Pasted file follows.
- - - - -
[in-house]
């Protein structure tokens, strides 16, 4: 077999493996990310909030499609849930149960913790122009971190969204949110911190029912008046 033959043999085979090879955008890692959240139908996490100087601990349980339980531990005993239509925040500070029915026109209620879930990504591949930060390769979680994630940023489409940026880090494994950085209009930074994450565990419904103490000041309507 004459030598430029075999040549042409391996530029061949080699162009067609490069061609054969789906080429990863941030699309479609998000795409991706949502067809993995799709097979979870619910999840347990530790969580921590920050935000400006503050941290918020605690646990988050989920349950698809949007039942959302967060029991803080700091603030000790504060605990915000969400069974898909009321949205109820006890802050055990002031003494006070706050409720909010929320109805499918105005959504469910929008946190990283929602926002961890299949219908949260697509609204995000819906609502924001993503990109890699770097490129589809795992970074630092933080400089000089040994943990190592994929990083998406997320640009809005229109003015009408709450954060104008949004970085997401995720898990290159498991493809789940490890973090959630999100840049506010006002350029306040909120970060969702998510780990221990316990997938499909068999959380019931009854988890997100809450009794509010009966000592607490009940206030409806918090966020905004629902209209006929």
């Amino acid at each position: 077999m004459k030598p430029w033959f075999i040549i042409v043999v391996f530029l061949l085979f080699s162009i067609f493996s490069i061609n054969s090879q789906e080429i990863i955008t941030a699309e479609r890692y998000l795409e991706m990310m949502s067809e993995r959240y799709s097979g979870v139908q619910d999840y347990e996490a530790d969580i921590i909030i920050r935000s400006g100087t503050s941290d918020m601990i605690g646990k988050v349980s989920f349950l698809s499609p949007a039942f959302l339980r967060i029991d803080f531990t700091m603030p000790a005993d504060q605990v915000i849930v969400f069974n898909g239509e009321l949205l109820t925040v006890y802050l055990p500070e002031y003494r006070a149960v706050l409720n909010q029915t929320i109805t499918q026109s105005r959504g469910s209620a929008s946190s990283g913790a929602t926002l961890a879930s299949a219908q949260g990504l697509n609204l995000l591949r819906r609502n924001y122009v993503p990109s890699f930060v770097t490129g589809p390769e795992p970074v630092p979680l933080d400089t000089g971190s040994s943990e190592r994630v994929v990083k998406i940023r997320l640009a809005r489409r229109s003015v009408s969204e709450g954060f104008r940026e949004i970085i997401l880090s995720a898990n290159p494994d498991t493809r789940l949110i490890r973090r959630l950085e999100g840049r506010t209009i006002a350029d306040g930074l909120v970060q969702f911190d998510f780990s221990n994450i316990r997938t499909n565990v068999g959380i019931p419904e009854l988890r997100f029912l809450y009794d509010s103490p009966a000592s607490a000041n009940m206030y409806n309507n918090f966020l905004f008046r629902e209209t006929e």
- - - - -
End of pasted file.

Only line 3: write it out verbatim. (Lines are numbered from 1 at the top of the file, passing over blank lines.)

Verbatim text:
């Amino acid at each position: 077999m004459k030598p430029w033959f075999i040549i042409v043999v391996f530029l061949l085979f080699s162009i067609f493996s490069i061609n054969s090879q789906e080429i990863i955008t941030a699309e479609r890692y998000l795409e991706m990310m949502s067809e993995r959240y799709s097979g979870v139908q619910d999840y347990e996490a530790d969580i921590i909030i920050r935000s400006g100087t503050s941290d918020m601990i605690g646990k988050v349980s989920f349950l698809s499609p949007a039942f959302l339980r967060i029991d803080f531990t700091m603030p000790a005993d504060q605990v915000i849930v969400f069974n898909g239509e009321l949205l109820t925040v006890y802050l055990p500070e002031y003494r006070a149960v706050l409720n909010q029915t929320i109805t499918q026109s105005r959504g469910s209620a929008s946190s990283g913790a929602t926002l961890a879930s299949a219908q949260g990504l697509n609204l995000l591949r819906r609502n924001y122009v993503p990109s890699f930060v770097t490129g589809p390769e795992p970074v630092p979680l933080d400089t000089g971190s040994s943990e190592r994630v994929v990083k998406i940023r997320l640009a809005r489409r229109s003015v009408s969204e709450g954060f104008r940026e949004i970085i997401l880090s995720a898990n290159p494994d498991t493809r789940l949110i490890r973090r959630l950085e999100g840049r506010t209009i006002a350029d306040g930074l909120v970060q969702f911190d998510f780990s221990n994450i316990r997938t499909n565990v068999g959380i019931p419904e009854l988890r997100f029912l809450y009794d509010s103490p009966a000592s607490a000041n009940m206030y409806n309507n918090f966020l905004f008046r629902e209209t006929e």